Digdata and BT inspire future data scientists

Educational initiative Digdata partners with BT on a programme that seeks to encourage young people to consider careers in data science

Digdata and BT have combined forces to teach young people what is involved in a data career as part of an ongoing project that aims to develop young people’s data skills and encourage them to pursue careers in data science.

The educational initiative and BT worked together to run a series of workshops that gave children the opportunity to solve real-world business problems using real data in the hope this would encourage them to consider data careers in the future.

Lauren Kahn, responsible tech and human rights director at BT, said: “BT has a long history of inspiring young people into exciting careers and providing practical support to help them achieve their goals. Now, more than ever, we are committed to helping build a more diverse digital talent pipeline for the UK.

“There are many intersections where we make a difference – with young people still in school, at uni and those about to enter the workforce. Digdata helps us reach young people of different ages across the UK to excite and inspire them about careers in digital and data.”   

The UK is currently suffering from a digital skills gap, resulting in companies competing to hire talent from a small pool of skilled workers.

While there is an ongoing focus on giving young people skills and encouraging them into tech roles, there are ongoing issues that prevent many from choosing science, technology, engineering and maths (STEM) paths, or lead to skills mismatches where graduates still don’t have the skills that organisations need.

The Digdata programme, which now has over 300 participating schools, has been working with partners over the past year to give young people insight into how data might be used in solving business problems. It is also trying to change some of the misconceptions people have about STEM careers, the types of people who work in them and the skills needed to be part of the sector, to encourage more children to consider data careers in the future.

For each of Digdata’s partnered challenges, there are different levels to suit a participant’s school year – First Step for years 7 to 9 at secondary school, Next Step for years 10 to 13 at secondary school or sixth form, and Step Up for university students.

BT’s First Step challenge asked young people to use data provided by BT – such as available devices, apps, battery life, video quality, sound quality, ease of use, stable connection and speed – and their own life experiences to answer the question: How can you stay better connected with your friends?

At Next Step level, participants were asked to pretend there’s a storm on the way, while everyone in a household is online on a Friday night using various streaming services, and answer the question: Where should BT’s Openreach engineers be stationed and what issues should they address first?

Finally, the Step Up challenge asked students to help BT create a platform for data analytics to help the firm better understand how and when to offer services to customers at different periods throughout their lifetime.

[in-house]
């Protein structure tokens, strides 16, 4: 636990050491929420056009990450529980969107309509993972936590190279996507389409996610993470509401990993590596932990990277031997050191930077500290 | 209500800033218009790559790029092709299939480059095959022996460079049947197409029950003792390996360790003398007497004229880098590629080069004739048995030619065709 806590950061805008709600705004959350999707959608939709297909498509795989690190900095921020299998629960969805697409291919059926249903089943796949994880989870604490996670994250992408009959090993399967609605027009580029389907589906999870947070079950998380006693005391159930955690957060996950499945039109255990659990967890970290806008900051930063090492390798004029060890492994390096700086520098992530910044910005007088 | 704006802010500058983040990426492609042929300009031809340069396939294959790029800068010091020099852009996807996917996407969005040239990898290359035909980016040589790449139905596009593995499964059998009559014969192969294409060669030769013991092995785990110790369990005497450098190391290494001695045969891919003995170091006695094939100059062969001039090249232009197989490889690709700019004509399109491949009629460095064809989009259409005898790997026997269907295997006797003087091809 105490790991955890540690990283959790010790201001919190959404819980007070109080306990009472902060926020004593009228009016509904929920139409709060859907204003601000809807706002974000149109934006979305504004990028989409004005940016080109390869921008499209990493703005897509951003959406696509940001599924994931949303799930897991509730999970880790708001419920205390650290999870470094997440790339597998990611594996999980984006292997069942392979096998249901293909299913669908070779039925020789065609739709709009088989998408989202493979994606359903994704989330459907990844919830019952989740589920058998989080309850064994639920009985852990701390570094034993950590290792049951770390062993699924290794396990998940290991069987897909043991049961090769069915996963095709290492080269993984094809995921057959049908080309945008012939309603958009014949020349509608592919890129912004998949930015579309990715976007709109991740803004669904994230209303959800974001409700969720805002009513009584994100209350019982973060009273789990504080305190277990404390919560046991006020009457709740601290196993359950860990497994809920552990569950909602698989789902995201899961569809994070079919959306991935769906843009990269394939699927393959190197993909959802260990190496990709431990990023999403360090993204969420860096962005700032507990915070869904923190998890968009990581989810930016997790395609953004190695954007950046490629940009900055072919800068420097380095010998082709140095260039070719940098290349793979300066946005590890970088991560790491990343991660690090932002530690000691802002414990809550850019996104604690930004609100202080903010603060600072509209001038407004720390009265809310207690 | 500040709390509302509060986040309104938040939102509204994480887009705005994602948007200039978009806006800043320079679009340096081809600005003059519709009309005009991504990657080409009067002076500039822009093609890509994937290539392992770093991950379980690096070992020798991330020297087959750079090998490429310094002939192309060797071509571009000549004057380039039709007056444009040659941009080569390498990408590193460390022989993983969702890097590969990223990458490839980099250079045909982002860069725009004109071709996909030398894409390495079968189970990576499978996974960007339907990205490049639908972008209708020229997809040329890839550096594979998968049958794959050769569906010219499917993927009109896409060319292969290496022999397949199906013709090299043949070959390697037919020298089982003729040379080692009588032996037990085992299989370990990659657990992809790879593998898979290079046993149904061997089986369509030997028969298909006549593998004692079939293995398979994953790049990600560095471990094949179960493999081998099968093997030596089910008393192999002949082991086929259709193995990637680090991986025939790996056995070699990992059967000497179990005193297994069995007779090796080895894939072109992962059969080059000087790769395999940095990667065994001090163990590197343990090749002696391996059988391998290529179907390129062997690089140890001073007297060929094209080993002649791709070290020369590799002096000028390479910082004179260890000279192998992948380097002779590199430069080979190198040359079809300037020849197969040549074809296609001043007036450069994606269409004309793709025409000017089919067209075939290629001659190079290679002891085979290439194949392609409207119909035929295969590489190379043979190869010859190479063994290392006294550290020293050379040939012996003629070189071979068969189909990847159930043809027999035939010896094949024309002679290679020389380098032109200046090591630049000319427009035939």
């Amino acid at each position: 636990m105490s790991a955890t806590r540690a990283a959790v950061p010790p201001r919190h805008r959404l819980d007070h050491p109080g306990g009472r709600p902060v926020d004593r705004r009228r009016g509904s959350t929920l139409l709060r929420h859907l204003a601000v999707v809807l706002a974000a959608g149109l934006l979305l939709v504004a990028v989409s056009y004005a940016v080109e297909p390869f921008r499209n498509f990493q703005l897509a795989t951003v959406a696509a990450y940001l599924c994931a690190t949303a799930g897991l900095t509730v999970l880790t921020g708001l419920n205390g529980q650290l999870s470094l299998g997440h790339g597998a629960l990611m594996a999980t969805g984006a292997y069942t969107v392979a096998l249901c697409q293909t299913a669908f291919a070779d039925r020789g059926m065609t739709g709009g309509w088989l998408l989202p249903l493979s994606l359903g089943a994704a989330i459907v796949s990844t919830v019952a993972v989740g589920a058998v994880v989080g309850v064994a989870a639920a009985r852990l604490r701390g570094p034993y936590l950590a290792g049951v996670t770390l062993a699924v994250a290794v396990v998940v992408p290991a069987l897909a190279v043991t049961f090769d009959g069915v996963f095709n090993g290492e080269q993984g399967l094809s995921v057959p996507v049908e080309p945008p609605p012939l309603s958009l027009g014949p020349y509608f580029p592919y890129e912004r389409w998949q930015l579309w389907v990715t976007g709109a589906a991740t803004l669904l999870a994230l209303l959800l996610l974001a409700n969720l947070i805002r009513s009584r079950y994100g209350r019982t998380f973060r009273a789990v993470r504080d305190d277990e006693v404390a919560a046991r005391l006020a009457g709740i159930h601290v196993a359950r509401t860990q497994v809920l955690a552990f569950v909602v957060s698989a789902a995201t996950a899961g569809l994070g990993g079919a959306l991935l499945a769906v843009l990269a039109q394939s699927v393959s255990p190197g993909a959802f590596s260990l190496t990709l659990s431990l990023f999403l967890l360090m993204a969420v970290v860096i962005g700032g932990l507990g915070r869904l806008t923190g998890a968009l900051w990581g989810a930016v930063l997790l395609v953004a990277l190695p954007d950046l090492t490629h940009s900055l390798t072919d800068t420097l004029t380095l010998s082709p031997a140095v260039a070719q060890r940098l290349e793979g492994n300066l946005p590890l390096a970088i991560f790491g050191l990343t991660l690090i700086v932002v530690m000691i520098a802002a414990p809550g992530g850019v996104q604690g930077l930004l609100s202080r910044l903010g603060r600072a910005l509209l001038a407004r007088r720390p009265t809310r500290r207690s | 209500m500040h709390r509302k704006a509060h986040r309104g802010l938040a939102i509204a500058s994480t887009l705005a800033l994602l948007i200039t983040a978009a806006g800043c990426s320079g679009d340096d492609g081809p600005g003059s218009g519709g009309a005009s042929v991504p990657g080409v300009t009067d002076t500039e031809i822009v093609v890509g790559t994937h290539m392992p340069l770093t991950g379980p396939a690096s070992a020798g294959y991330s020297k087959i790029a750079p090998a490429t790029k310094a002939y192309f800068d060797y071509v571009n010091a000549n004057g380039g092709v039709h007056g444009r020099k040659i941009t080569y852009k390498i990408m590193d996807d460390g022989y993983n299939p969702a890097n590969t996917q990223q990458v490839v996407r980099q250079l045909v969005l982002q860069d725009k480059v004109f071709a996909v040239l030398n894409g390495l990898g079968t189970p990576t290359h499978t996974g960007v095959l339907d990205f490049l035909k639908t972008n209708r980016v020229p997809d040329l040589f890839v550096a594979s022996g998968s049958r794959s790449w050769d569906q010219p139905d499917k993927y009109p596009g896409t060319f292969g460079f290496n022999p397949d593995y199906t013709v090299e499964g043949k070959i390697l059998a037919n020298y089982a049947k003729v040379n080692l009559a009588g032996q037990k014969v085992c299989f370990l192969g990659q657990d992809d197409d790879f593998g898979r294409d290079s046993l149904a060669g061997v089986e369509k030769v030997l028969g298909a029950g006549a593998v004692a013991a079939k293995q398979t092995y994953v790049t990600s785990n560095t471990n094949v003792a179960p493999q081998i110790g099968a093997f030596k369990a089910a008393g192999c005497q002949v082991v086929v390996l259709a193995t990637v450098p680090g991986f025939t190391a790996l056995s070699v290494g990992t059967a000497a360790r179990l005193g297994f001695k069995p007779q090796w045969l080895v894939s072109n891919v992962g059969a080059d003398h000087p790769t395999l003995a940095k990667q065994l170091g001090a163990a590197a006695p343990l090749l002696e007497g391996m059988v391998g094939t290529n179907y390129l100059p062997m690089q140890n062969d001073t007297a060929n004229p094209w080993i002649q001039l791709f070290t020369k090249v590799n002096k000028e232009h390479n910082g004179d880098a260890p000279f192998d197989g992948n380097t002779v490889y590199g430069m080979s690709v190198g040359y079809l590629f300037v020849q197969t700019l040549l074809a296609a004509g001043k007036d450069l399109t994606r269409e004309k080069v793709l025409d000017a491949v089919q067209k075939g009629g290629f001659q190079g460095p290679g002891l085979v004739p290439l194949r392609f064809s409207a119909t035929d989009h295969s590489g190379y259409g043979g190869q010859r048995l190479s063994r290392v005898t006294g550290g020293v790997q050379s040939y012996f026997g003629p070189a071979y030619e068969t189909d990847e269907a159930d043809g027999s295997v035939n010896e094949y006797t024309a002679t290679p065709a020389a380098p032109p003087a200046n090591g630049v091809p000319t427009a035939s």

Rachel Keane, chief data inspirer from Digdata creator the Data Inspiration Group, said providing the students with an accessible way to understand how data plays into their day-to-day lives by presenting them with a real-world challenge makes the experience more fun, as well as highlighting the different routes into data careers.

“We wanted to make [what is] essentially an assessment a little bit more fun with a tangible kind of problem,” she said.

Students can take part as part of classroom learning or individually to gain certificates, and for the companies involved, Keane says it’s akin to offering “virtual work experience”.

Many of the students who took part at every level gave testimonials about their participation in the BT career challenges, saying they enjoyed taking part, were able to use “analysing skills”, and found the experience “interesting” and “informative”.

A parent of one student who completed the BT First Step challenge said: “It was a fabulous way to gain virtual work experience and had him thinking outside the box. It’s helped him consider a career path that he’s never thought about before, as the skills required for a career in data are so numerous.”

To further emphasise the various of paths into a data career, as well as the use of different skillsets such as soft skills, the programme also offers career panels where employees talk about what is involved in their roles.

Keane said this served to highlight that there are many ways to start a career a career in data and how the different pathways and skills picked up along the way contribute to lots of different roles.

Digdata has previously partnered with Facebook, Capital One and location planning specialist CACI to deliver similar challenges.  

While digital skills are growing in importance as technology adoption continues to grow, teachers are struggling to teach technology on its own or as part of other subjects. This concerns Keane, who pointed out that data is relevant to several subjects across the curriculum.

“That’s a worry, because then we don’t have people on the ground who can educate about these types of careers,” she said.

To increase support in delivering data teaching, CACI is developing a free resource with slides and videos to help teachers understand how to work data into the curriculum in a relevant way. It will also help parents to consider data science as a possible future career for their children. The resource will be released later in 2022.

Read more about technology careers

Read more on IT education and training

Data Center
Data Management